Apr. 16 2018 — Subscription video on demand has struggled to gain ground in Taiwan due to the prevalence of free content in the form of value-added video options utilized by telcos in an extremely saturated and competitive mobile market, legitimate ad-supported video platforms, and pirated content.
Kagan, a media research group within S&P Global Market Intelligence, estimates that mobile penetration rates reached 124% in 2017 and are projected to climb to 140% by 2022. The major mobile players in Taiwan (Chunghwa Telecom, Taiwan Mobile Co. Ltd., and FarEastOne Communications) each offer forms of over-the-top video. Taiwan is also characterized by high rates of video piracy. In June 2017, an iQIYI Inc. executive claimed that levels of piracy in Taiwan exceeded those in China. He said Taiwanese regulators have not done enough to combat piracy and shore up the legal video market.
For those SVOD players operating in the market, we have identified iQIYI, Catchplay On Demand, and Netflix Inc. as having made the most progress.
IQIYI is China's most popular SVOD service in terms of estimated paid subscribers. In March 2016, the service expanded to Taiwan in order to monetize its content in the second largest Chinese-speaking market in the world. The service operates both ad-supported and subscription revenue models in the country. Currently, iQIYI is a subsidiary of Baidu Inc., but the streaming service and its parent have recently announced plans to list iQIYI service on the Nasdaq Stock Market, having submitted a draft prospectus to the SEC for an IPO. Baidu plans to remain the majority shareholder, but listing the company would provide an influx of capital that would provide additional resources for acquiring and producing content in the extremely competitive Chinese OTT market.
Launched in China through a partnership with local content distributor OTT Entertainment Ltd., iQIYI has repeatedly applied to establish a local subsidiary in the country, but policies regulating the type of investment coming into the country from mainland China are prohibitive. Regulators cite the need to protect their right to broadcast and promote their own cultural content, as well as China's insistence on barring Taiwanese OTT services from operating on the mainland as primary factors in the issue.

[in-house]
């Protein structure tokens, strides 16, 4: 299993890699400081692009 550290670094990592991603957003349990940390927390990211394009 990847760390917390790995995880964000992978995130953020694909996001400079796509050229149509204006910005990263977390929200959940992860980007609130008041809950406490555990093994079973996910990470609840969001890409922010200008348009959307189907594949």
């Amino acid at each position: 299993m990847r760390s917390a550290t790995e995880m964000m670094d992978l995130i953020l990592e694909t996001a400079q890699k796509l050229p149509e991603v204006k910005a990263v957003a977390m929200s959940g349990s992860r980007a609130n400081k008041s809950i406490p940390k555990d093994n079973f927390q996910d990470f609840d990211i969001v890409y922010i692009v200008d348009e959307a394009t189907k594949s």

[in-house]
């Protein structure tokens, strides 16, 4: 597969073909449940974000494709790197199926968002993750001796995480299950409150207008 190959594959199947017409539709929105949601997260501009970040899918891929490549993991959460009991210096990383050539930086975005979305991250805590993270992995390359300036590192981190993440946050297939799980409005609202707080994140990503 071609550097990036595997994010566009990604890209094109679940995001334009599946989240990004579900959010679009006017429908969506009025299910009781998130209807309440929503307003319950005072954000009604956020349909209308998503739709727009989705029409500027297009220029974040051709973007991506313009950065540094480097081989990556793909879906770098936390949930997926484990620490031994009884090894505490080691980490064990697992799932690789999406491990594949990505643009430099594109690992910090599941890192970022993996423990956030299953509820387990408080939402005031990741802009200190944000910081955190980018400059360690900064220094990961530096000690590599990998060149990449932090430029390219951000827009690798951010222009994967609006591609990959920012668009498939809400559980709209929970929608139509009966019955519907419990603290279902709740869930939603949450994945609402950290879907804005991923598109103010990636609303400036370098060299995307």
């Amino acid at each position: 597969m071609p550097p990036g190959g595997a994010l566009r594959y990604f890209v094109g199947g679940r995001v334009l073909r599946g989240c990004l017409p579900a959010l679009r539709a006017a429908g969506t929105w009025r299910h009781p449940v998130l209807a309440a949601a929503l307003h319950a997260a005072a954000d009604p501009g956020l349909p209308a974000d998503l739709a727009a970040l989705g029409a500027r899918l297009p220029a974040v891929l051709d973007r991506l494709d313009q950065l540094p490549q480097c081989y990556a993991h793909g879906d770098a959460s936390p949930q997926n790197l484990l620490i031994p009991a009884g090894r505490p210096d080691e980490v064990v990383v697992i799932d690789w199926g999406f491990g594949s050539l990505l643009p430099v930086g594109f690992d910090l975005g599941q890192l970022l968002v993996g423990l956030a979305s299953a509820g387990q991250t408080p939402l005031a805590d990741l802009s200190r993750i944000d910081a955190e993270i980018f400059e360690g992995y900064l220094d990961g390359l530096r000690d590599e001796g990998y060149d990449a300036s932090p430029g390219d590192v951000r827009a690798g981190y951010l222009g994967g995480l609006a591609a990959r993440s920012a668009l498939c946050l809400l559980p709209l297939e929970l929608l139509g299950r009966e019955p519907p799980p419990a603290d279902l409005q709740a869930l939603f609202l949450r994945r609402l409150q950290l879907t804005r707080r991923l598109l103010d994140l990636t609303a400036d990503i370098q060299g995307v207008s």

Catchplay Group's roots are in theatrical and DVD distribution in the Taiwan market. By branching into content production, investment, and aggregation, the group has built a sizable film library that it monetizes through various ventures. In March 2016, with Netflix having launched in the country only months prior, the group launched SVOD platform Catchplay On Demand. The group's existing film assets allowed the service to enter the market with an advantage in terms of diversity of content and new releases. The service provides Chinese and Asian-language films as well as Hollywood content from independent and major studios including Comcast Corp.'s NBCUniversal Media LLC, Time Warner Inc.'s Warner Bros., and Walt Disney Co. The service also monetizes its film catalog through a rental revenue model in Taiwan.
Netflix launched in Taiwan in January 2016 as part of its global expansion. The service has not been successful in partnering with major telcos in the area possibly due to incumbent telcos offering their own OTT packages. Whether by design or default, Netflix instead pursued partnerships with system-on-a-chip manufacturers in the country. In mid-2016, Netflix began partnering with these regional manufacturers as part of its Recommended TV program. Through the program, Netflix evaluates the quality of smart TV delivery of Netflix content, bestowing a Netflix Recommended TV designation to quality products.
SVOD is very reasonably priced in Taiwan. All three services register less than 0.3% on our affordability index, which is based on gross national income purchasing power parity. The affordability of the dominant pay TV platform is 0.4%. Even Netflix, which has typically priced its service on a premium tier throughout Asia, is affordable in the market. Netflix's most expensive four-screen subscription also registers lower than Taiwan's dominant pay TV platform on the affordability index. To provide context, Netflix's two-screen plans register 0.31% and 0.19% on the affordability index in the U.K. and the U.S., respectively.